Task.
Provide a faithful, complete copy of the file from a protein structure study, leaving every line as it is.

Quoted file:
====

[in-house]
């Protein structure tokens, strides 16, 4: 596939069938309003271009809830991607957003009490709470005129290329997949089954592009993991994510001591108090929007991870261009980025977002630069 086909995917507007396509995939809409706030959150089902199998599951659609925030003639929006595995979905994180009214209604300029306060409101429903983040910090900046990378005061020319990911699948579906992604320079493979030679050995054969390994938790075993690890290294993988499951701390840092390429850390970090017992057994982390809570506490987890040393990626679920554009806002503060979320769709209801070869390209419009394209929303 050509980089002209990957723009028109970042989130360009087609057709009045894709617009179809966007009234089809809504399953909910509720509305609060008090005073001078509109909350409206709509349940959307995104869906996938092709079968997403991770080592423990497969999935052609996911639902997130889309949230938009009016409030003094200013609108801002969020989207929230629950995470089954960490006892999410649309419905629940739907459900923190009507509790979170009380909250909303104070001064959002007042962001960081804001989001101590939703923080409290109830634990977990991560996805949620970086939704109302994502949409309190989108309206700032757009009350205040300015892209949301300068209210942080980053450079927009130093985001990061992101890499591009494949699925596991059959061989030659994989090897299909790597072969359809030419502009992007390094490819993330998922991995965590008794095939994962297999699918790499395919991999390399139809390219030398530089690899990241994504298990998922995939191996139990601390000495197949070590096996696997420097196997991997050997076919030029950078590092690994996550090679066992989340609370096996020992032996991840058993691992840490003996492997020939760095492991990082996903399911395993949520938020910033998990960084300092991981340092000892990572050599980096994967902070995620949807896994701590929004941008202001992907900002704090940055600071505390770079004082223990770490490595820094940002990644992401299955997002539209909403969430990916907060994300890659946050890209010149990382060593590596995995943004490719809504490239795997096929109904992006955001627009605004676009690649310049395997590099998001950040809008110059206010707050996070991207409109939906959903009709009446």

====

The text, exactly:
[in-house]
């Protein structure tokens, strides 16, 4: 596939069938309003271009809830991607957003009490709470005129290329997949089954592009993991994510001591108090929007991870261009980025977002630069 086909995917507007396509995939809409706030959150089902199998599951659609925030003639929006595995979905994180009214209604300029306060409101429903983040910090900046990378005061020319990911699948579906992604320079493979030679050995054969390994938790075993690890290294993988499951701390840092390429850390970090017992057994982390809570506490987890040393990626679920554009806002503060979320769709209801070869390209419009394209929303 050509980089002209990957723009028109970042989130360009087609057709009045894709617009179809966007009234089809809504399953909910509720509305609060008090005073001078509109909350409206709509349940959307995104869906996938092709079968997403991770080592423990497969999935052609996911639902997130889309949230938009009016409030003094200013609108801002969020989207929230629950995470089954960490006892999410649309419905629940739907459900923190009507509790979170009380909250909303104070001064959002007042962001960081804001989001101590939703923080409290109830634990977990991560996805949620970086939704109302994502949409309190989108309206700032757009009350205040300015892209949301300068209210942080980053450079927009130093985001990061992101890499591009494949699925596991059959061989030659994989090897299909790597072969359809030419502009992007390094490819993330998922991995965590008794095939994962297999699918790499395919991999390399139809390219030398530089690899990241994504298990998922995939191996139990601390000495197949070590096996696997420097196997991997050997076919030029950078590092690994996550090679066992989340609370096996020992032996991840058993691992840490003996492997020939760095492991990082996903399911395993949520938020910033998990960084300092991981340092000892990572050599980096994967902070995620949807896994701590929004941008202001992907900002704090940055600071505390770079004082223990770490490595820094940002990644992401299955997002539209909403969430990916907060994300890659946050890209010149990382060593590596995995943004490719809504490239795997096929109904992006955001627009605004676009690649310049395997590099998001950040809008110059206010707050996070991207409109939906959903009709009446």